The Regensburger Domspatzen cathedral school for boys choir was founded in 975 CE; that's 1,035 years ago. Its musical prowess (and reputation) have lasted – grown, indeed – over the centuries, putting it now in the front rank of choirs of its kind. This glorious CD with a slim 48 minutes of music by Lassus is ample evidence of their considerable singing achievements and makes enjoyable and stimulating listening. Their Musical Director, Georg Ratzinger, was born in 1924 and has distinguished theological, educational and musical career experience to call on. His specialities are actually the Romantic and folk-song repertoire.
And that style is evident in the way these wonderfully resonant and uplifting works by Lassus are performed here. The choir brings an almost rhetorical airiness and a detachment (in the way professional choirs so often perform folk music) to their interpretations. But there's nothing either perfunctory or exploratory about the way the choir approaches the music. They make it there own (listen to the short and impactful Dic mihi quem portas [tr.11], for example). They achieve a fluency and transparency of articulation with Lassus' texts. And they infuse the wholly geistliche (sacred) works, like the wonderful Mass with conviction and persuasion.
Specifically, the choir reflects well the blend that Lassus represented between Italian warmth, sensuality, excitement on the one hand; and Netherlandish calm and precision on the other. This is not to imply that the Regensburger Domspatzen in any way tempers a spontaneous waywardness with tart technique. But that they understand just how Lassus achieved such a fusion – even though at times they collectively may lack something of the Innigkeit which other specialist choirs use to communicate the composer's amazing intentions with all the genres to which he turned his hand.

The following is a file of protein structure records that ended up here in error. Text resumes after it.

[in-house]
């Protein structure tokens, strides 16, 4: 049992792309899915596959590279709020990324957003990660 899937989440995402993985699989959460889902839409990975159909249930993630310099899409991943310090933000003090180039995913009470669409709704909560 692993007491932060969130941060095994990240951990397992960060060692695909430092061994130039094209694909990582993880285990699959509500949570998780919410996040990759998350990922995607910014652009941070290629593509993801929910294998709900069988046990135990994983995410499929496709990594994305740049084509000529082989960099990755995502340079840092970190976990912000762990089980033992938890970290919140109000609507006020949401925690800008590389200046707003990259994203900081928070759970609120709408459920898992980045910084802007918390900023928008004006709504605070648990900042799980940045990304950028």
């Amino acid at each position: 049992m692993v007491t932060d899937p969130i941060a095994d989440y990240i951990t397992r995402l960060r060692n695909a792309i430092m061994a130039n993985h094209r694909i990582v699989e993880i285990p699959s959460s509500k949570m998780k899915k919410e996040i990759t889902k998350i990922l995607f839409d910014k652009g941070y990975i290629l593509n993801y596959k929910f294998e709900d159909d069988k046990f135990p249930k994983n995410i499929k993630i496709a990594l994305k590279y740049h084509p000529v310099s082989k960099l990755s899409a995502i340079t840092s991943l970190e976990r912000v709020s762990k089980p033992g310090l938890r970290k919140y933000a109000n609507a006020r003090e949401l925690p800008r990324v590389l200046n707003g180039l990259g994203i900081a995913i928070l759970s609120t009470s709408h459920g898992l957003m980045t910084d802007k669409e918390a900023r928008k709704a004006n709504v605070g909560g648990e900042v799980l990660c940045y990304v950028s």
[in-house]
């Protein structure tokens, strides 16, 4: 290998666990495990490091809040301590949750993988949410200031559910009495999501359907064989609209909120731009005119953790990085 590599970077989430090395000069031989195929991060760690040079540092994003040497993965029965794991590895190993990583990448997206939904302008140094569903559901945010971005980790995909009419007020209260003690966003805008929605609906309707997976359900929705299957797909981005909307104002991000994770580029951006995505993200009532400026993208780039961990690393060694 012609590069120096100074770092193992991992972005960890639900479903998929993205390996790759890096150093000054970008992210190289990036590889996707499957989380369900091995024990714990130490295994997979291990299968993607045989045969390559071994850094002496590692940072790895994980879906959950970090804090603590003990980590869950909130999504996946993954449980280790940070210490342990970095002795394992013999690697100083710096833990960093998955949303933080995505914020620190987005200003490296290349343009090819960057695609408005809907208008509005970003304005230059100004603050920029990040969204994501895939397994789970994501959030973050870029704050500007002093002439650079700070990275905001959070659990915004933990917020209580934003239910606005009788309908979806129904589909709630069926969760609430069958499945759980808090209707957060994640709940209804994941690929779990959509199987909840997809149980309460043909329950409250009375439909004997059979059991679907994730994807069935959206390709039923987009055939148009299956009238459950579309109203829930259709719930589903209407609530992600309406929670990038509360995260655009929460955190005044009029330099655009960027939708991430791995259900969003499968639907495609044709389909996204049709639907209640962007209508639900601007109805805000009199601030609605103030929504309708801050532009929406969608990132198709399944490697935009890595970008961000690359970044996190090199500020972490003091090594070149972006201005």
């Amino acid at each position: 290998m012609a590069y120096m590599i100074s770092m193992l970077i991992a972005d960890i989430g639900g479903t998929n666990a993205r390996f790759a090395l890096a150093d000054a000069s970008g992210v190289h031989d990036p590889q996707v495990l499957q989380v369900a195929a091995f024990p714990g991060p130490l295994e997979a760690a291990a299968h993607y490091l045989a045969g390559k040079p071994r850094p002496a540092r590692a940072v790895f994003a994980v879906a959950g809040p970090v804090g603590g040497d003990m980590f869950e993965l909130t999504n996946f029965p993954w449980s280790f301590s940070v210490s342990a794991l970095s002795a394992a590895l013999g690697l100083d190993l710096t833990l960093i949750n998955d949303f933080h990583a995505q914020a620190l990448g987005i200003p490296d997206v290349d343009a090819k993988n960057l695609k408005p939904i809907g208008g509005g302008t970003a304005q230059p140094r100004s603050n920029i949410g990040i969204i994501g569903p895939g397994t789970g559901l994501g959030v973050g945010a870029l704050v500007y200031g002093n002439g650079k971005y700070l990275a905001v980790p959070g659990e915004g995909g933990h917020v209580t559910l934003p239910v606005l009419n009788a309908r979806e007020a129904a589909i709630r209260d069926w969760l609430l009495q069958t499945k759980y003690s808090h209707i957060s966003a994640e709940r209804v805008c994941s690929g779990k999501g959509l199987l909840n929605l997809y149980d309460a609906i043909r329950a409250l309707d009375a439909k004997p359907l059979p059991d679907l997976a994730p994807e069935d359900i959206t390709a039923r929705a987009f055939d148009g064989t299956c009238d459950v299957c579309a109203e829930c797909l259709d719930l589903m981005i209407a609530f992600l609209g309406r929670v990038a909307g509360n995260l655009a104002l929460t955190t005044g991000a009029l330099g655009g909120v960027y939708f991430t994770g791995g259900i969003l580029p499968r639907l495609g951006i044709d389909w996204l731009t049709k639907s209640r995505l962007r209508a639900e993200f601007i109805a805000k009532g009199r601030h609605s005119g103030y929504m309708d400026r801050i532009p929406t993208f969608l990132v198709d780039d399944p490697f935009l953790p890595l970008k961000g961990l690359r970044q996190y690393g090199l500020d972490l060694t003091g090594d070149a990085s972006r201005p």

At times their singing reminds us of Monteverdi, at others a little of Palestrina. This suggests that these musicians have struck a balance between grandeur and force. In each case the primacy of the text is respected and the delivery by (members of) the 50 or so strong choir is pleasingly clear and communicative. They retain, though, the style and flavor which they have developed over generations. This is particularly persuasive: you feel in capable and practiced hands as they make their way through each work and give it all the attention and care it deserves – but without ever resorting to exaggeration or hyperbole.
The acoustic is roomy though not boomy. The notes with the CD contain helpful background and the texts in (Latin and) German. This would probably not be the very best place to start if Lassus' choral polyphony is new to you. The notes hint that the CD is intended to be a sampler of the many styles used by Lassus. But as a highly competent window looking in on Lassus' world (more idiomatic accounts usually work by standing with Lassus and looking out), it's likely to provide some new insights.
Copyright © 2010, Mark Sealey.